Environmental Governance: The pace of infrastructure investments, which could reach $500 billion in the 12th Five Year Plan, calls for integrated and coordinated decision-making systems. This is made especially challenging by fragmented policies and multiple institutional legal and economic planning frameworks, with often conflicting objectives and approaches.

Environmental Health: The health impacts from pollution are comparable to those caused by malnutrition and have a significant impact on the productivity, health and the quality of life. Environmental health challenges are largely caused by poverty-related risks associated with poor access to basic services, such as safe drinking water and sanitation, and poor indoor air quality. The contamination of surface waters and the spread of pathogens are promoted by the alteration of catchments and watersheds that have accompanied rapid urbanization and intensive farming. Despite significant improvements in rural water supply and sanitation over the past few decades, water-related diseases still account for a large number of avoidable child deaths every year.

Climate Change: India is highly vulnerable to climate change due to a combination of; (i) high levels of poverty, (ii) population density, (iii) high reliance on natural resources, and (iv) an environment already under stress (for instance water resources). By the mid-century, the mean annual temperature in India is projected to increase 1.1º to 2.3 º C under the moderate climate change scenario of the Intergovernmental Panel on Climate Change (A1B), with anticipated deterioration of agro-climatic conditions. In the higher portion of that range, the loss to Indian GDP would be greater than the world average and could be close to 5 %. Simultaneously, there is likely to be greater variability in rainfall, leading to a higher risk of increased frequency and severity of droughts, floods, and cyclones.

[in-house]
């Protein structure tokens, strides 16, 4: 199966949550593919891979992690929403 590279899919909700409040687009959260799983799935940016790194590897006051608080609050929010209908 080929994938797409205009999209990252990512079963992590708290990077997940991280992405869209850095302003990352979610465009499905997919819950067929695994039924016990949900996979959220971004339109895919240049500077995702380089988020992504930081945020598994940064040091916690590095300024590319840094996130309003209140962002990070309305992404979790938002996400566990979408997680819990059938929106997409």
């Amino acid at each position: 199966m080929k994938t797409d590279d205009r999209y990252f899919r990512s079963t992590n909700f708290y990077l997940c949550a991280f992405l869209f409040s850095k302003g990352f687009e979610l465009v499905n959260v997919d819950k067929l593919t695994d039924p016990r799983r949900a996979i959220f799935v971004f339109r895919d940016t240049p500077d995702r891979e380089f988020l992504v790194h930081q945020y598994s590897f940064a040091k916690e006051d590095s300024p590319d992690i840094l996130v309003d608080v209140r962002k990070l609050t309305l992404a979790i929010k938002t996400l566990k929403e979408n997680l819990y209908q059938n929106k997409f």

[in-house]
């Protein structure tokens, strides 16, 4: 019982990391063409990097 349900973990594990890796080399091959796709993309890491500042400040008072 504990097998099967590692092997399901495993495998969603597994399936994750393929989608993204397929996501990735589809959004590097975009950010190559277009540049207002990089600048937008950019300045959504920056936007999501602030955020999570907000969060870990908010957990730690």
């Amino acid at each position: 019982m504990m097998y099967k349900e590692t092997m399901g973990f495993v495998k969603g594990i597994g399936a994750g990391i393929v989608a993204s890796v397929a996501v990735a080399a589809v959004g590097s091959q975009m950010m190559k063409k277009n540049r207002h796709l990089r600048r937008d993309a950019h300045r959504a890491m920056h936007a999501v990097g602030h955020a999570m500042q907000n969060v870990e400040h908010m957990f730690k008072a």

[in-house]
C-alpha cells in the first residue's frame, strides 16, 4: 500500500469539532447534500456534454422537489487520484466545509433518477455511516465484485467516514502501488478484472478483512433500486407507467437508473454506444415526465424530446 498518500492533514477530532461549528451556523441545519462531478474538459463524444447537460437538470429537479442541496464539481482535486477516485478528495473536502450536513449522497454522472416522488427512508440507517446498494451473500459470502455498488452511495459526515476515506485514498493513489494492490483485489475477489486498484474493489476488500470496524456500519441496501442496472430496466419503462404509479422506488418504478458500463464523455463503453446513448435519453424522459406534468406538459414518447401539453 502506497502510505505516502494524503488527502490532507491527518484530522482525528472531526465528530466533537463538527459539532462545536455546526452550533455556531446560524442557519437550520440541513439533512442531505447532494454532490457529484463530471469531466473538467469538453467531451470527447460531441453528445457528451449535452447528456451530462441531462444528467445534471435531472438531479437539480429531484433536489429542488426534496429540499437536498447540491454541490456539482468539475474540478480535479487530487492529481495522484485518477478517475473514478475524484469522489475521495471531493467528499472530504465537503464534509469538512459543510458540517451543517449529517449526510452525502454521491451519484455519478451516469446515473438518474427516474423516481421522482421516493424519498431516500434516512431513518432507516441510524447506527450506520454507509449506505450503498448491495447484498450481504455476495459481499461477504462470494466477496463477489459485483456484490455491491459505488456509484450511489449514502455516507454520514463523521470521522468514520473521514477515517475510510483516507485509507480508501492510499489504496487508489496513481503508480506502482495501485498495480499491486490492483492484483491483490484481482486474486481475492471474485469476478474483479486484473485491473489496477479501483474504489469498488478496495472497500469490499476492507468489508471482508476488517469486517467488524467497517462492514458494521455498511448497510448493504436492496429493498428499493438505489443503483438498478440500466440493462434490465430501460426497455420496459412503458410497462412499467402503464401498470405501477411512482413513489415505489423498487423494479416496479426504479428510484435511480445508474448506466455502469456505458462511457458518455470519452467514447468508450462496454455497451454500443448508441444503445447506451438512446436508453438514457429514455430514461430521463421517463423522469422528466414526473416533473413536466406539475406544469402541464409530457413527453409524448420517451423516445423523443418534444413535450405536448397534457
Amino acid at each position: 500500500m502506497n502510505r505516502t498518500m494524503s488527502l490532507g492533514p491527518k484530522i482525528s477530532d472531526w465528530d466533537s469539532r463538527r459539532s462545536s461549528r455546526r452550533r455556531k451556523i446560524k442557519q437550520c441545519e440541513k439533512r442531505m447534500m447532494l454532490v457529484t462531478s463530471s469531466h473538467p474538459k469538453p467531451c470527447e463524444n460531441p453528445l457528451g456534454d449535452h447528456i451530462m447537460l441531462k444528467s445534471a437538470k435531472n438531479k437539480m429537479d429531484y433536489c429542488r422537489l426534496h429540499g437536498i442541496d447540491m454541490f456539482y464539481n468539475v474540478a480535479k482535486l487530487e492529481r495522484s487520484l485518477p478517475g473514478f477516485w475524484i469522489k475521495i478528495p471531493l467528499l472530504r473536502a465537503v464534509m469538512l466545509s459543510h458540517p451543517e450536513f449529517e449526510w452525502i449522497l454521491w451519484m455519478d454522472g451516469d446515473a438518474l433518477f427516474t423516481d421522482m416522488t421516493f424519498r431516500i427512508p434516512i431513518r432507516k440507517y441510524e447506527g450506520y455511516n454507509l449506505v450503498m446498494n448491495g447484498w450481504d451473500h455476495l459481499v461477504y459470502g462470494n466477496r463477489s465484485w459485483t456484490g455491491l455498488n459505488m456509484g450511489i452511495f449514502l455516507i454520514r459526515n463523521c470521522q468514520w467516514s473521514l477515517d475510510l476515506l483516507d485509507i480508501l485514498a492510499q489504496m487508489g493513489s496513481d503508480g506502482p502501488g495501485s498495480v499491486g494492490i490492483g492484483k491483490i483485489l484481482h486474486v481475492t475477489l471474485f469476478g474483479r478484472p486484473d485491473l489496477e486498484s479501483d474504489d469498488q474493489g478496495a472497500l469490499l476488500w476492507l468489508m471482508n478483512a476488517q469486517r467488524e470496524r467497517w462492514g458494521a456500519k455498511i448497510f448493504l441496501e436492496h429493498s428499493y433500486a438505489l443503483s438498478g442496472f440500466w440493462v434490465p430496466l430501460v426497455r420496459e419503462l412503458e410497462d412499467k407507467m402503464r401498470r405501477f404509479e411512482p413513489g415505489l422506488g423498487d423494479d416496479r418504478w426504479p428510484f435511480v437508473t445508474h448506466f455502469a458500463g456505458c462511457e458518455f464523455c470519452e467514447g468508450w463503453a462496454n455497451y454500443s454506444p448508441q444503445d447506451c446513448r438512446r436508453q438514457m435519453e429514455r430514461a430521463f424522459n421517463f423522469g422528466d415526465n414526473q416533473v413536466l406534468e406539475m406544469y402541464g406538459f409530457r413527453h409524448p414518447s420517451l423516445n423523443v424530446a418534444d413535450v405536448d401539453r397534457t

Reflecting the size of its economy and population, India is ranked as the sixth largest emitter of greenhouse gas emissions in the world. However, by most measures, India would be classified as a low-carbon economy. It has: (i) a low intensity of emissions per unit of GDP ( on par with the world average); (ii) per capita emissions that are among the lowest in the world (at about 10 percent of the developed country average) and (iii) forest cover that has stabilized. However, India’s emissions are set to grow substantially due to its sustained economic growth.

More Activities from Suryachandra foundation

Water & Sanitation

Health risks may arise from consumption of water that is contaminated with infections agents, toxic chemicals, and radiological hazards.

Rural Development

Providing quality education for underprivileged rural children, a unique approach to education through innovative programs and technology.


Rural livelihood development with programs spread across farming, irrigation, water conservation, fisheries, marketing of products, and more.